Quest Vitamins LTD,
Issue #61 : A-Z of Nutrition: Vitamin B12 (cobalamin)Vitamin B12 contains cobalt and it is hence known as cobalamin. It is another member of the water-soluble B complex, and is sometimes known as "anti-pernicious" factor after its ability to prevent the condition pernicious anaemia. The absorption of vitamin B12 is dependent on the presence of a certain substance known as "intrinsic factor" in the gastric juices. Vitamin B12 is freely soluble and therefore lost into cooking water. It is sensitive to strong acid, alkali and light.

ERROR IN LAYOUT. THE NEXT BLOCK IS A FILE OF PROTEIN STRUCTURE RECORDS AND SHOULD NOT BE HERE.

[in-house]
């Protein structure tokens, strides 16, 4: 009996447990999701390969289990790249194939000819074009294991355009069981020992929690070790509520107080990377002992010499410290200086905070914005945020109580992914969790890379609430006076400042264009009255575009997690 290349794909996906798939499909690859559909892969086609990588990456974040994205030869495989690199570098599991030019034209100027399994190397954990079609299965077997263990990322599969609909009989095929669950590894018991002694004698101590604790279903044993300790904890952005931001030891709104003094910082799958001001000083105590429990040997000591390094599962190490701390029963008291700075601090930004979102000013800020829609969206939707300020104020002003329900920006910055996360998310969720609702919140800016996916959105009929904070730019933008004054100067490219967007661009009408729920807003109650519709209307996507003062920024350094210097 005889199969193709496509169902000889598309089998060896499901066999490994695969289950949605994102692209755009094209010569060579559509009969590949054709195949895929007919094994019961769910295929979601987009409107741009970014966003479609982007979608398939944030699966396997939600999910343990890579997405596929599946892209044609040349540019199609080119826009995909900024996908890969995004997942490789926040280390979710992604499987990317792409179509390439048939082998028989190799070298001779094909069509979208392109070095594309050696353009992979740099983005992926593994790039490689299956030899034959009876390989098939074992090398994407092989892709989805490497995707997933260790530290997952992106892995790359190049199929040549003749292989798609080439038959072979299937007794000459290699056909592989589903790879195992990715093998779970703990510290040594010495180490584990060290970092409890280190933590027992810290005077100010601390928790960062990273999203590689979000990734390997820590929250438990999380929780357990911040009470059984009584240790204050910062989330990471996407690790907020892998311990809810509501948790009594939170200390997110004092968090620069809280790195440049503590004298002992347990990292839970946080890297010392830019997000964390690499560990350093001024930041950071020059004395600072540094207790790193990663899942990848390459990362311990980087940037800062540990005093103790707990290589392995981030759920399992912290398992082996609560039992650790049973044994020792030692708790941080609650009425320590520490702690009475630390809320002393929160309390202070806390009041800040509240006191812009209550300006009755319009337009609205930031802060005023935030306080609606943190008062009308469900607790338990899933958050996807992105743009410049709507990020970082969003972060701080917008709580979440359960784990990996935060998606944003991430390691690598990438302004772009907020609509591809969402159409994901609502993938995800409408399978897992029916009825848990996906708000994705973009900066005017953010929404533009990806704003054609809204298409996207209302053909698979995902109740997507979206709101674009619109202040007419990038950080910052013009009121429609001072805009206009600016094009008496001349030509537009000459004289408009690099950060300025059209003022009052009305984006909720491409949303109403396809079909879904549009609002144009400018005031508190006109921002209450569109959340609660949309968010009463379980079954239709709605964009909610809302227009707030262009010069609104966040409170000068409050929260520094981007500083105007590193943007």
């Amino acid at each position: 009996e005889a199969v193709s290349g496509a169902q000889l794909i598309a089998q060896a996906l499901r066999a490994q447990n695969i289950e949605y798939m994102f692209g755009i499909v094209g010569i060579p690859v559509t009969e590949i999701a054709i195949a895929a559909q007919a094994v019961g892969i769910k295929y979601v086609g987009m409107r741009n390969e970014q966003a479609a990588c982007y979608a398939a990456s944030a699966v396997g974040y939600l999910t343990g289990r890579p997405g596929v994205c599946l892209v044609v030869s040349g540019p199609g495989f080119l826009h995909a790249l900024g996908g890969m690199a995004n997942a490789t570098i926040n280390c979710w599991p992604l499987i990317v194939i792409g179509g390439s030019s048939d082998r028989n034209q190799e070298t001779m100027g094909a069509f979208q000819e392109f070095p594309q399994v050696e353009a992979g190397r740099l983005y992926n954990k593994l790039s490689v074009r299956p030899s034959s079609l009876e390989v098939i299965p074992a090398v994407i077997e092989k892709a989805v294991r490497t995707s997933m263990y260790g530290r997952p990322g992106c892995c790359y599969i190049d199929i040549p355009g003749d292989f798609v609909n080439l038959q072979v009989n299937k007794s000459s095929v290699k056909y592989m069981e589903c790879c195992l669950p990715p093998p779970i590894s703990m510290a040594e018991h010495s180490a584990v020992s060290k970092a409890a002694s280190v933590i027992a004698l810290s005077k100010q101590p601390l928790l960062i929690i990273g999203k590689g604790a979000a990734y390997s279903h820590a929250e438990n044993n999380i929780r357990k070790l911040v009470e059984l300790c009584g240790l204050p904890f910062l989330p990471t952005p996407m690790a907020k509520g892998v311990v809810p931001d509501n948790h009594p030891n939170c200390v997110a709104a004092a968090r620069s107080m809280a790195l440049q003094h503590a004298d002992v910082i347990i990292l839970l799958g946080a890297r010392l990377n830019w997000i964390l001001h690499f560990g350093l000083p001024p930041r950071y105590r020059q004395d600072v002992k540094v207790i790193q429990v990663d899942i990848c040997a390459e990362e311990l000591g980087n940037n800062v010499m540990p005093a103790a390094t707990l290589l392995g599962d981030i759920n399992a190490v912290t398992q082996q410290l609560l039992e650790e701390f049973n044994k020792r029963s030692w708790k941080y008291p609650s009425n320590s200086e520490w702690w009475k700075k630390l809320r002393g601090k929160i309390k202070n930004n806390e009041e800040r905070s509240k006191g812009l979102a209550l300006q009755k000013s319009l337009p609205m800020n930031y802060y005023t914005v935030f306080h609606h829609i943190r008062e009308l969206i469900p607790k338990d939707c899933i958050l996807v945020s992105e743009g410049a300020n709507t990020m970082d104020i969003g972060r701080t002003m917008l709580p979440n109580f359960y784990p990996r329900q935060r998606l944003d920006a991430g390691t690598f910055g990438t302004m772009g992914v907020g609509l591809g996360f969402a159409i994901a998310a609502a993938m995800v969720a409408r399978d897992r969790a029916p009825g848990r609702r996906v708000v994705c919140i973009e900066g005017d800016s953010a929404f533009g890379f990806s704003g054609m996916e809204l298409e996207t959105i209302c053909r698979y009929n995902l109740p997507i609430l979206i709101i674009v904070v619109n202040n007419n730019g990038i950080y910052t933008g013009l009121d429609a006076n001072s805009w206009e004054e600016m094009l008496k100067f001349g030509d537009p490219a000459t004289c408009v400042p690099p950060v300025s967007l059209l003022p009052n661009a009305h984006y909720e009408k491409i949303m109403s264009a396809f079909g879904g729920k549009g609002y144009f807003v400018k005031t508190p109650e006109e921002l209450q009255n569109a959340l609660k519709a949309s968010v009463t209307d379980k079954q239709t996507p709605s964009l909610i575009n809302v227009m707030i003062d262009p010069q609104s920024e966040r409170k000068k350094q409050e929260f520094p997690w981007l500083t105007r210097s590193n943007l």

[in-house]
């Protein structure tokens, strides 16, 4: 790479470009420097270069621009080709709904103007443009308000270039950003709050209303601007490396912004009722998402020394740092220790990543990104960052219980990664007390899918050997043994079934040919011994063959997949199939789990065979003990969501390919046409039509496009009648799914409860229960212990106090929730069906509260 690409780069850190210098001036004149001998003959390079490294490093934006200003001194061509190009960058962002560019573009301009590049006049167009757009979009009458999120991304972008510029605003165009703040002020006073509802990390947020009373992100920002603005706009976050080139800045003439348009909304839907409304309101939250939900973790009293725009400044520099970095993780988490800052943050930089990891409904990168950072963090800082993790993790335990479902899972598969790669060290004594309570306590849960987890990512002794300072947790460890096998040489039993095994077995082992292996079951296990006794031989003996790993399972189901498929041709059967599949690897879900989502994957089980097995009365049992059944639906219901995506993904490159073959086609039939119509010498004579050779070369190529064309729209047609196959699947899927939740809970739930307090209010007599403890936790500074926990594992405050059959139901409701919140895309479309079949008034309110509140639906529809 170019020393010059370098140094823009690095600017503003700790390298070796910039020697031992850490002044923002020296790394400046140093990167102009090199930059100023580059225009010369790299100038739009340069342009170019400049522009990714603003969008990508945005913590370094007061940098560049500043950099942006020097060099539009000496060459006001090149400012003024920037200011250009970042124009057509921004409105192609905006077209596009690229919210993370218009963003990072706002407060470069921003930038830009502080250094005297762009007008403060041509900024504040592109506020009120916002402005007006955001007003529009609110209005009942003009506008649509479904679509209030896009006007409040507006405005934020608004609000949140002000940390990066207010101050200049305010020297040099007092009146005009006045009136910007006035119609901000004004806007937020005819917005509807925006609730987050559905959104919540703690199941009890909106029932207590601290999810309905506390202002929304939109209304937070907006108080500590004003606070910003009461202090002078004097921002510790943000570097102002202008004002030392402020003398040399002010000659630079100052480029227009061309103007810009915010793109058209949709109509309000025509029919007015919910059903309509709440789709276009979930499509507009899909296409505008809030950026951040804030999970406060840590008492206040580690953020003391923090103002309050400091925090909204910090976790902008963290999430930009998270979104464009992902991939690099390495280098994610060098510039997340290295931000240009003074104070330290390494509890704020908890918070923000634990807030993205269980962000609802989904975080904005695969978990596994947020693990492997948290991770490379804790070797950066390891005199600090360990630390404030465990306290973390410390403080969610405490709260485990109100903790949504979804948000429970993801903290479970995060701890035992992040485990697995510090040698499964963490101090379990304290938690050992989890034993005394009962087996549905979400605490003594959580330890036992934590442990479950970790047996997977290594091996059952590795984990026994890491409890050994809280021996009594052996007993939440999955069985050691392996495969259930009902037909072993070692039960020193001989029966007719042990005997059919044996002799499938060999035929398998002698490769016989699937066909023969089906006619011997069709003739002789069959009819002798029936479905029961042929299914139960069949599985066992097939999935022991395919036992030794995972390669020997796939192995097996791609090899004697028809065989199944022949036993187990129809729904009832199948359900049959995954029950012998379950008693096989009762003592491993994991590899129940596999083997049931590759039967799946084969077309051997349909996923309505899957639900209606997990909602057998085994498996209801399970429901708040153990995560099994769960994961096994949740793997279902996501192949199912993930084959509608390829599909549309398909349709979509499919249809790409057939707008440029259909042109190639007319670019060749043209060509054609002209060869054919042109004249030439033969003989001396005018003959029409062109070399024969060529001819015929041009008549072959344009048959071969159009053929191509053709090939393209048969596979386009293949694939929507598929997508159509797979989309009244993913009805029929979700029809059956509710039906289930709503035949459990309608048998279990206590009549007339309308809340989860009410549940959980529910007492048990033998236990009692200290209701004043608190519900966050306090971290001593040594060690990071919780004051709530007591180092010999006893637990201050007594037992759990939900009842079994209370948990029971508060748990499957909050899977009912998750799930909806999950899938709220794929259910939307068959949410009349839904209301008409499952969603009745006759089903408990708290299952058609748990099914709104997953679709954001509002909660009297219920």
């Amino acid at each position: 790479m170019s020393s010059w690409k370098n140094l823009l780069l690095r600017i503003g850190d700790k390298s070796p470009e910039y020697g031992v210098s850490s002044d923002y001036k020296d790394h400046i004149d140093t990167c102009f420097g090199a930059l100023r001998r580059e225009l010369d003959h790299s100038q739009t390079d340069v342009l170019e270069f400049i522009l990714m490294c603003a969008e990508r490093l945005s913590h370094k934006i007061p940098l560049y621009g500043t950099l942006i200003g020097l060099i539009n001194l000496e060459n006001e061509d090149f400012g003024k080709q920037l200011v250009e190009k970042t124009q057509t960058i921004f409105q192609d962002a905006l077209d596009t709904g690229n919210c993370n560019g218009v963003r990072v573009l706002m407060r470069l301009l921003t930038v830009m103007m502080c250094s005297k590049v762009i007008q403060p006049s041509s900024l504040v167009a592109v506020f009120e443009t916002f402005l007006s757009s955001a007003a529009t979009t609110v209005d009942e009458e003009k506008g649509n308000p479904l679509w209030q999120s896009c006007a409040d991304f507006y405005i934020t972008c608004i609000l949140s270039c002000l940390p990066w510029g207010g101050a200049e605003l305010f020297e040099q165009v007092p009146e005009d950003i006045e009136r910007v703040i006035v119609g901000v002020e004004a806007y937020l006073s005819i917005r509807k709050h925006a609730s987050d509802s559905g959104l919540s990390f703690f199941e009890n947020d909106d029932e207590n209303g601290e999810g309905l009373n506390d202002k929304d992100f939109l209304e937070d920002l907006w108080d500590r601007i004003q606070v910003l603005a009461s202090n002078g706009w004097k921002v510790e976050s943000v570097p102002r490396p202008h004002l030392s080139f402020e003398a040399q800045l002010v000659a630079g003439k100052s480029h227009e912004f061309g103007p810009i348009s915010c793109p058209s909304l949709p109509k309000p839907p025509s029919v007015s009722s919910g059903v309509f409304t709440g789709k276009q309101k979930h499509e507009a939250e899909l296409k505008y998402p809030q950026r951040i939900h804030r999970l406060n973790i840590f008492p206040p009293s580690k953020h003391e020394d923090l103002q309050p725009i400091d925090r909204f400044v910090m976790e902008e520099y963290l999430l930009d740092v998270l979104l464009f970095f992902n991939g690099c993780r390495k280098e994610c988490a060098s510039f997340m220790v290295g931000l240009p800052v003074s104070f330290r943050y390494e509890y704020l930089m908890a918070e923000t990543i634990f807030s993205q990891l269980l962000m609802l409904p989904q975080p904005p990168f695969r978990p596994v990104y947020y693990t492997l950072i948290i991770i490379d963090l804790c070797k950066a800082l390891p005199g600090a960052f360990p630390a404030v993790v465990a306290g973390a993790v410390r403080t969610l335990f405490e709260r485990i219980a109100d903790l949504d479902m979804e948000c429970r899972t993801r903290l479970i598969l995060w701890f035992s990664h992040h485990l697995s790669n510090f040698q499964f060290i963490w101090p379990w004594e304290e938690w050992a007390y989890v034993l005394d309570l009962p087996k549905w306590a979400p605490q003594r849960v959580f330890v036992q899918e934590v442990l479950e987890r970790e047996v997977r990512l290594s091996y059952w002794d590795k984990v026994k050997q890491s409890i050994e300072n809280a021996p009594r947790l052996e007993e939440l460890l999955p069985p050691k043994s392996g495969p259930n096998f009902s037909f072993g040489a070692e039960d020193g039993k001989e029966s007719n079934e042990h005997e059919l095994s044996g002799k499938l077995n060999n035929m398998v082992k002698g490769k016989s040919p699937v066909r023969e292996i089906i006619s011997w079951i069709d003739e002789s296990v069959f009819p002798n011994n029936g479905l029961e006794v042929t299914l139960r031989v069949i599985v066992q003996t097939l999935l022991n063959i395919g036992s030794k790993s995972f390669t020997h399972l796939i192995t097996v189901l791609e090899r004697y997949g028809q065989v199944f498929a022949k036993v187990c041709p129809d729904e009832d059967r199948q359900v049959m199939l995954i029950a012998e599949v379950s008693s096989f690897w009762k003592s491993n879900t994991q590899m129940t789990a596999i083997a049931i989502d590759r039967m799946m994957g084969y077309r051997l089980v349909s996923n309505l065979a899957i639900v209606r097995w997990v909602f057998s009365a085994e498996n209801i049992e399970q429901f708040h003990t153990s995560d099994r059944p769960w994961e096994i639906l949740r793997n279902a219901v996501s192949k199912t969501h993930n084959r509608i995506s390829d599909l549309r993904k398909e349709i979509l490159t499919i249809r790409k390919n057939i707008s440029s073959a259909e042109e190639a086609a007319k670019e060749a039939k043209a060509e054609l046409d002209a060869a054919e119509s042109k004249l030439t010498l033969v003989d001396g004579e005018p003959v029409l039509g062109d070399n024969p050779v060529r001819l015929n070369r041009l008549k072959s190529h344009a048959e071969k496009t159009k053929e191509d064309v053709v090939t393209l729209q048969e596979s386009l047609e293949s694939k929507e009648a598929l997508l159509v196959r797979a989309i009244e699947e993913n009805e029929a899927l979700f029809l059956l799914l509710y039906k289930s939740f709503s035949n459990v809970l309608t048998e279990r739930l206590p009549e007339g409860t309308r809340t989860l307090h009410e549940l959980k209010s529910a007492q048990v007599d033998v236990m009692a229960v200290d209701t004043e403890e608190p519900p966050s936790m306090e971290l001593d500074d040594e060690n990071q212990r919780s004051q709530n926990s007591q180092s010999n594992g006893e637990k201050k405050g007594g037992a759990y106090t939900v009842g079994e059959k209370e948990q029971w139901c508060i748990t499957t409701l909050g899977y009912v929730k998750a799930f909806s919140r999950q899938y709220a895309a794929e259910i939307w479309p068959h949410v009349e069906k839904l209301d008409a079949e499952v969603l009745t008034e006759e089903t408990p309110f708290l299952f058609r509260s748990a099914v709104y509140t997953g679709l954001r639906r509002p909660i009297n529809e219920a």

What does it do?
B12 is needed for synthesis of DNA, metabolism of fatty acids, and maintenance of the myelin sheath around the nerves. It has been investigated for use by MS sufferers.
What are the deficiency signs?
Unfortunately there is an unpleasant twist to vitamin B12 deficiency, in that symptoms of pernicious anaemia can be effectively masked if folic acid intake is inadequate. This can allow vitamin B12 deficiency to progress silently, showing itself eventually in irreversible neurological damage.
Who should supplement?
This is a suitable precaution because of the absence of this vitamin from plant foods (1).
High levels of vitamin B12 have also been used therapeutically for reasons other than treating pernicious anaemia. Certain mental conditions (especially in the aged) have been seen to be improved with vitamin B12, but there is no hard evidence for this.
Is it toxic?
Intake levels: micrograms (µg)